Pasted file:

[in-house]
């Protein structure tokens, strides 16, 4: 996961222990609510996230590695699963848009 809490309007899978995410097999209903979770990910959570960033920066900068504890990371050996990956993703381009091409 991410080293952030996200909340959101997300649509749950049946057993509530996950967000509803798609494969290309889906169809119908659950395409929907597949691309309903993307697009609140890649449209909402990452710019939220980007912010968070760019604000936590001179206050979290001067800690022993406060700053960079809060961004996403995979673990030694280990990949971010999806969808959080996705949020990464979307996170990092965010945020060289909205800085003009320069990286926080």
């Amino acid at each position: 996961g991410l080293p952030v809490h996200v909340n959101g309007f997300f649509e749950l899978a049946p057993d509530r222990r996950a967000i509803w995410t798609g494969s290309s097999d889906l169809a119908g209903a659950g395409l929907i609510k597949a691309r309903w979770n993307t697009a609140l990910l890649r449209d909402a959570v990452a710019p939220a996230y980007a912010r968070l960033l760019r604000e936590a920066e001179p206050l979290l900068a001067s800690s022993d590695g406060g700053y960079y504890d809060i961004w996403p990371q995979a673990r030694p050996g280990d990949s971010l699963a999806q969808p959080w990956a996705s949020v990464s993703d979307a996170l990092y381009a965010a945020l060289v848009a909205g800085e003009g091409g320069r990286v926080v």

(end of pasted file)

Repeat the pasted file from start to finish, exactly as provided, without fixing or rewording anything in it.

[in-house]
């Protein structure tokens, strides 16, 4: 996961222990609510996230590695699963848009 809490309007899978995410097999209903979770990910959570960033920066900068504890990371050996990956993703381009091409 991410080293952030996200909340959101997300649509749950049946057993509530996950967000509803798609494969290309889906169809119908659950395409929907597949691309309903993307697009609140890649449209909402990452710019939220980007912010968070760019604000936590001179206050979290001067800690022993406060700053960079809060961004996403995979673990030694280990990949971010999806969808959080996705949020990464979307996170990092965010945020060289909205800085003009320069990286926080």
């Amino acid at each position: 996961g991410l080293p952030v809490h996200v909340n959101g309007f997300f649509e749950l899978a049946p057993d509530r222990r996950a967000i509803w995410t798609g494969s290309s097999d889906l169809a119908g209903a659950g395409l929907i609510k597949a691309r309903w979770n993307t697009a609140l990910l890649r449209d909402a959570v990452a710019p939220a996230y980007a912010r968070l960033l760019r604000e936590a920066e001179p206050l979290l900068a001067s800690s022993d590695g406060g700053y960079y504890d809060i961004w996403p990371q995979a673990r030694p050996g280990d990949s971010l699963a999806q969808p959080w990956a996705s949020v990464s993703d979307a996170l990092y381009a965010a945020l060289v848009a909205g800085e003009g091409g320069r990286v926080v």